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Re: If WW1 had continued into 1919 and 1920 would those years have resembled WW2 more than 1914-16?

Post by The Ibis » 06 Dec 2017 05:59

The Marne was not a draw. I dont know why this is controversial. Credit the French. Or the BEF for turning up. Or blame whomever you want - Moltke, Hentsch, Bulow, Kluck. Bottom line, the French won the battle. The Germans retreated and had to figure out how to win a long war - which they could never do.
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Re: If WW1 had continued into 1919 and 1920 would those years have resembled WW2 more than 1914-16?

Post by Mbowden23 » 06 Dec 2017 06:03

when asked who won the war Hindenburg replied:

"I will reply with the same frankness. The American Infantry in the Argonne won the war. I say this: As a soldier, and soldiers will understand me best. I must confess that Germany could not have won the war, that is after 1917. We might have won on land. We might have taken Paris. But after the failure of the world food crops in 1916 the British food blockade reached its greatest effectiveness in 1917. So I must say that the British food blockade of 1917 and the American blow in the Argonne decided the war for the Allies.
"But without American troops against us and despite a food blockade which was undermining the civilian population of Germany and curtailing the rations of the soldiers in the field, we could still have had a peace without victory. The war could have ended in a sort of stalemate.
"And even if we had not had the better of the fighting in the end, as we had until July 18 1918, we could have had an acceptable peace. We were still a great force and had divisions in reserve always which the enemy attacks could never use up completely.
"Even the attack of July 18, which Allied generals may consider the turning point in the war, did not use up a very important part of the German army or smash all our positions. To win a war it is necessary, as you know, to place the enemy forces hors de combat. In such a manner of warfare which began when Japan and Russia met in the wheat fields of the Far East, you must engage and defeat hundreds of thousands, millions of men.
"In the Summer of 1918 the German army was able to launch offensive after offensive- almost one a month. We had the men, munitions and morale, and we were not overbalanced. But the balance was broken by the American troops.
"The Argonne battle was slow and difficult. But it was strategic. It was bitter and it used up division after division. We had to hold the Metz-Longuyon roads and railroad and we hoped to stop the American attacks until the entire army was out of northern France. We were passing through the neck of a vast bottle. But the neck was narrow. German and American divisions fought each other to a standstill in the Argonne. They met and shattered each other's strength. The Americans are splendid soldiers. But when I replaced a division it was weak in numbers and unrested, while each American division came in fresh and fit and on the offensive.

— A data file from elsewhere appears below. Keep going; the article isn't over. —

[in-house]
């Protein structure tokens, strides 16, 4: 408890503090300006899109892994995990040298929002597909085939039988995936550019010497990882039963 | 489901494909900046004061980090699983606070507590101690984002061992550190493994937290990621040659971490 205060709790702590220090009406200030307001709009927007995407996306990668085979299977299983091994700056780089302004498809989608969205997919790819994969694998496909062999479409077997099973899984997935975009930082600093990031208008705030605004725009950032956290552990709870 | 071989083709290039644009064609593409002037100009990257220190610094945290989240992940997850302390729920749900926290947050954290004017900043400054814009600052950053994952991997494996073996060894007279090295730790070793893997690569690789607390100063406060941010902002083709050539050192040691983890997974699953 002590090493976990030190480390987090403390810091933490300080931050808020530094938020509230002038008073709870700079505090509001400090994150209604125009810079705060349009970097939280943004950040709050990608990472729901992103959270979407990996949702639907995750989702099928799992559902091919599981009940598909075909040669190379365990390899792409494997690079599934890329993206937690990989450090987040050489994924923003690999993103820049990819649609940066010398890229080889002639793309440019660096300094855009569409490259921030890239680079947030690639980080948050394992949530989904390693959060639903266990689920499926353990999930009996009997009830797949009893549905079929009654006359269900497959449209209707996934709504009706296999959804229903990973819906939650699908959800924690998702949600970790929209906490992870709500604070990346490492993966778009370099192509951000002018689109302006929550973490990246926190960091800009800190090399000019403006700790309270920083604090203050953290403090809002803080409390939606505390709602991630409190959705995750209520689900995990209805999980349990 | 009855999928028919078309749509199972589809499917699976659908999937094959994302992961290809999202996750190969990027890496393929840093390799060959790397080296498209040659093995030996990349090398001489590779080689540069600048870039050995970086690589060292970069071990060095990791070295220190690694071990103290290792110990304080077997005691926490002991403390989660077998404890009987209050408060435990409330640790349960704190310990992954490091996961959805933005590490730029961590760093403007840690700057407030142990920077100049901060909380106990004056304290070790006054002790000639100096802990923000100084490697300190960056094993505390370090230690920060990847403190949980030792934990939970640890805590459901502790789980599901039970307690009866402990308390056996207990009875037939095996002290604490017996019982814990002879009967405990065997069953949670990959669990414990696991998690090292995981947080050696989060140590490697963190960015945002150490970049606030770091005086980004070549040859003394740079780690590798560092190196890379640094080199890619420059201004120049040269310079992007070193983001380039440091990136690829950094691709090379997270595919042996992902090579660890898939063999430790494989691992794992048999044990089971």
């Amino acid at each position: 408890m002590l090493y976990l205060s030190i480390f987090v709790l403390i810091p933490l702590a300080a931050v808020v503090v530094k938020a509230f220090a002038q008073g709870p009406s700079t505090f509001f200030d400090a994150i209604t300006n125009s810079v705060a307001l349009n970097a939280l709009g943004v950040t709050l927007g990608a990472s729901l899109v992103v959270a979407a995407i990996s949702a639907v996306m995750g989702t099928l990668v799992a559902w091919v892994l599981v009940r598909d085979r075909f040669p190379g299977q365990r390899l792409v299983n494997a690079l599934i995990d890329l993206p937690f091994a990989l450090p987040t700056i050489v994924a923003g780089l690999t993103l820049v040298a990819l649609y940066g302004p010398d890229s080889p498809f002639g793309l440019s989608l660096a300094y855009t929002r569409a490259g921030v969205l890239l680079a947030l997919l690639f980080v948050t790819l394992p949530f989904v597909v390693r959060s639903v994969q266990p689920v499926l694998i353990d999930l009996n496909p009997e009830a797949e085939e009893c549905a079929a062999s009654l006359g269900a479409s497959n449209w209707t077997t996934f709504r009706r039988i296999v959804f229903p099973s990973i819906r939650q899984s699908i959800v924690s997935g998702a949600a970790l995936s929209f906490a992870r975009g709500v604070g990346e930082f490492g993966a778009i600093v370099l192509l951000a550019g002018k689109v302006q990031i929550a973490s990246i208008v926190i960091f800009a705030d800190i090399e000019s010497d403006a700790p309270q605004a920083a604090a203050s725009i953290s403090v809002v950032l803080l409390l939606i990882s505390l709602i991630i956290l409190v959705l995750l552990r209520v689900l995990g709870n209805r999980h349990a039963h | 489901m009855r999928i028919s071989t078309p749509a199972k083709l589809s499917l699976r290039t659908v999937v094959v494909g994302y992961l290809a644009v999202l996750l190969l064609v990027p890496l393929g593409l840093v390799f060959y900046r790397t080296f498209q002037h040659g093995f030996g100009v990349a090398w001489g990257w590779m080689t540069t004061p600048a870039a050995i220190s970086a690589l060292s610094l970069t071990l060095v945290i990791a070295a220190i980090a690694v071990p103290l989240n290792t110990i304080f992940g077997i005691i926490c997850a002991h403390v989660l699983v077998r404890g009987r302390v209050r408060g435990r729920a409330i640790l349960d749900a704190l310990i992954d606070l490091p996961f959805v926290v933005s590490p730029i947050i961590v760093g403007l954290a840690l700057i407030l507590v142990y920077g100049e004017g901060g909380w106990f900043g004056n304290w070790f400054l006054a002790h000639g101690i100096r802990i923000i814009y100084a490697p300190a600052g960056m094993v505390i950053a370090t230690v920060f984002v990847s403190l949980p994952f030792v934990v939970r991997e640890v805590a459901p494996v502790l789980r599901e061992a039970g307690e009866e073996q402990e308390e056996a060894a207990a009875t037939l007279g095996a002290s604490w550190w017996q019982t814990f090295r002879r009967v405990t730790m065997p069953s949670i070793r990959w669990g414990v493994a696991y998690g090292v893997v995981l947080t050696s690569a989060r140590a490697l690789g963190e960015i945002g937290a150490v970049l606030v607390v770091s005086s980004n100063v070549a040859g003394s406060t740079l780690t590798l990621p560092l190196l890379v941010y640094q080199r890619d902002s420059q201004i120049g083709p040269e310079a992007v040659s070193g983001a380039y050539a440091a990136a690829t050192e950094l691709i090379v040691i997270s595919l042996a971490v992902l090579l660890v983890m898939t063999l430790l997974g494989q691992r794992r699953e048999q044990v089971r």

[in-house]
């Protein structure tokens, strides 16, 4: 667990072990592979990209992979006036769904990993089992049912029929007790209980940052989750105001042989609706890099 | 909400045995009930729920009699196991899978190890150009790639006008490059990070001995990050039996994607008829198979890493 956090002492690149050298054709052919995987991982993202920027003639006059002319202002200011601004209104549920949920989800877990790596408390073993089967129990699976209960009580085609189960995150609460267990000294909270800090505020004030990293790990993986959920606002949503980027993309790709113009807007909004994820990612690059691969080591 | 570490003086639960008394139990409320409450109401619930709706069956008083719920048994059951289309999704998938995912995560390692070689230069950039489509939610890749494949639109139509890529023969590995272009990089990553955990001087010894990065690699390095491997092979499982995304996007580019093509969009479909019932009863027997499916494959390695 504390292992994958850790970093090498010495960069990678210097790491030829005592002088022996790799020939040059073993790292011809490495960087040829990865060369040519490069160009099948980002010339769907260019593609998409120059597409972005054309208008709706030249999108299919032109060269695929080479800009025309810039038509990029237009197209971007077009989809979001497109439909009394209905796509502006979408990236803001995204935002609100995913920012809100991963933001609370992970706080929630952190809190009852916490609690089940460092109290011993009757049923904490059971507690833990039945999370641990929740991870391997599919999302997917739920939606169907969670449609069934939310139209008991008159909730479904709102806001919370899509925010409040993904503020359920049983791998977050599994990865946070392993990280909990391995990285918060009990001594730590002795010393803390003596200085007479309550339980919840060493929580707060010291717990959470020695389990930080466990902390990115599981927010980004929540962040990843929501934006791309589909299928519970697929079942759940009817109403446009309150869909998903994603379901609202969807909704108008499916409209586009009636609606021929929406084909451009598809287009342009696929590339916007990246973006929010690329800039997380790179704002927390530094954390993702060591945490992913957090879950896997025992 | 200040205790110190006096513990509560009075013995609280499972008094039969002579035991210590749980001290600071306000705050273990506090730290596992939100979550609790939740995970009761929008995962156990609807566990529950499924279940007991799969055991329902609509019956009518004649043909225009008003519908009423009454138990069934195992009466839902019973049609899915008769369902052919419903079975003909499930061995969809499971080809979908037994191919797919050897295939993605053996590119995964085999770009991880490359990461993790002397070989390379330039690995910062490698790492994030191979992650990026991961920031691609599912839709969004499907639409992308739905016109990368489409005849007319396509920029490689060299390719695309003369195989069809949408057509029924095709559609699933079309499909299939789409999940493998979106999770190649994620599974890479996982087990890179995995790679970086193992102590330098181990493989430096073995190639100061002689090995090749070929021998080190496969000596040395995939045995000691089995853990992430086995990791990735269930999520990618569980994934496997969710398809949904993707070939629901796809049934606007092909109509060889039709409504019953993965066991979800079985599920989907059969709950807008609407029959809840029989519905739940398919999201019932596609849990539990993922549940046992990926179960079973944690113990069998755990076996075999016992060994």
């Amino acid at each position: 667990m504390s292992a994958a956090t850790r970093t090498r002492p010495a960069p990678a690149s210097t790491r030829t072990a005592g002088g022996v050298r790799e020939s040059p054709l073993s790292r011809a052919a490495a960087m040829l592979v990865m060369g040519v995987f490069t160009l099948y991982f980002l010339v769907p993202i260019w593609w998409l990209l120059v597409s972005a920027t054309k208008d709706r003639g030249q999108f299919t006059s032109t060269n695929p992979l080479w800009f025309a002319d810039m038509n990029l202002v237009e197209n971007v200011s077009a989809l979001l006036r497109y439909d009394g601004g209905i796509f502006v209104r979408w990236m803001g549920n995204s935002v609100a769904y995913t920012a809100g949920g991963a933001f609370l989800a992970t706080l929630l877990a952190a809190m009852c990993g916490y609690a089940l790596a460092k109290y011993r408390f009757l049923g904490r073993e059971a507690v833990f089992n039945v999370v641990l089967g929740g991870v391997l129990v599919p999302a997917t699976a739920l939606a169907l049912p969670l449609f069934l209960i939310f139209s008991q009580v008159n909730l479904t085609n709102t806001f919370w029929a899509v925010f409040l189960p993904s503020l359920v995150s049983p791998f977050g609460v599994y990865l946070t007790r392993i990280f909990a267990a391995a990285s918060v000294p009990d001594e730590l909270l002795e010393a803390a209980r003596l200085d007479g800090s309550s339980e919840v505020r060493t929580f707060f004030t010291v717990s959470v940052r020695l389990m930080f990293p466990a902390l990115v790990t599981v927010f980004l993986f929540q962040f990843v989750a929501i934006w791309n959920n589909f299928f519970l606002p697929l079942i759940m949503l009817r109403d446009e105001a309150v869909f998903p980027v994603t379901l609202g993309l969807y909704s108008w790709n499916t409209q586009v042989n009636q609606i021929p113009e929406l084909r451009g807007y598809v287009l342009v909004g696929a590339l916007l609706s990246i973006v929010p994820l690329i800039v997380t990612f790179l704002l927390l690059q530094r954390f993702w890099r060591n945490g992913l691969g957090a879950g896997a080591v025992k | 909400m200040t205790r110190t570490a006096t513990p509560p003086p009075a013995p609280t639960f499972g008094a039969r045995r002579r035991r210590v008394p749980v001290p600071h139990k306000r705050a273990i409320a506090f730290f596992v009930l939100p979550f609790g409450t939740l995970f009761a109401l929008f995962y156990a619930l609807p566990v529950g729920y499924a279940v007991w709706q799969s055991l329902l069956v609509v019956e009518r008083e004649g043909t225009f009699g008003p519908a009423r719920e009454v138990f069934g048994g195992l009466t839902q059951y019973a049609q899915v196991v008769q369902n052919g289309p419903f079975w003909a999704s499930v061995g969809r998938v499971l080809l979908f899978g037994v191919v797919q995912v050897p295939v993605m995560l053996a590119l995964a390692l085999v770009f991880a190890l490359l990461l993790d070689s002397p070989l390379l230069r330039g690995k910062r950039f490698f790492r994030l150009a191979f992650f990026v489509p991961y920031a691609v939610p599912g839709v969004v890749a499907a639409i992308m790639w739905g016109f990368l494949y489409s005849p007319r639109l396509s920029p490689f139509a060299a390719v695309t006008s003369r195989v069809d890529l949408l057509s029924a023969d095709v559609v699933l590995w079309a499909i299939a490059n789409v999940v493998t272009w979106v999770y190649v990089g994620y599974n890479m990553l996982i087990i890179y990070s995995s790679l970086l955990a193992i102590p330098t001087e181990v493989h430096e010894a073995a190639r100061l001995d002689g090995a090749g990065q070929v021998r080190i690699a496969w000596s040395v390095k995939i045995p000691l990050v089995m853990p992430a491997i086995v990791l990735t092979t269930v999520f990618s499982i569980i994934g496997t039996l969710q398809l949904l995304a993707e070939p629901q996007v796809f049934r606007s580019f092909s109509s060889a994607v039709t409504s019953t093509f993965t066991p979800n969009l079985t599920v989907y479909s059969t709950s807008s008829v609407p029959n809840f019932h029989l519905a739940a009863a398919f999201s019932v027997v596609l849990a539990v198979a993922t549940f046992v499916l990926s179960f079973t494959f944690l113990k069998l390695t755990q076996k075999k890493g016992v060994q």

"The day came when the American command sent new divisions into the battle and when I had not even a broken division to plug up the gaps. There was nothing left to do but to ask for terms.
"Until the American attack our positons had been comparatively satisfactory. We had counted on holding the Argonne longer. The advantage of terrain was with us. The American troops were unseasoned. We had also counted on their impetuosity. There was great wastage in the American Army due to carelessness, impetuosity and the disregard of the conditions of modern warfare.
"Yet from a military point of view the Argonne battle as conceived and carried out by the American Command was the climax of the war and its deciding factor. The American Attack was furious- it continued from day to day with increasing power, but when two opposing divisions had broken each other, yours was replaced with 27,000 eager for battle, ours with decimated, ill-equipped, ill-fed men suffering from contact with a gloomy and despairing civilian population.
"I do not mean to discredit your fighting forces- I repeat, without the American blow in the Argonne, we could have made a satisfactory peace at the end of a stalemate or atleast held our positions on our own frontier indefinitely- undefeated. The American Attack decided the war."
-Matt Bowden-
Arlington, Texas USA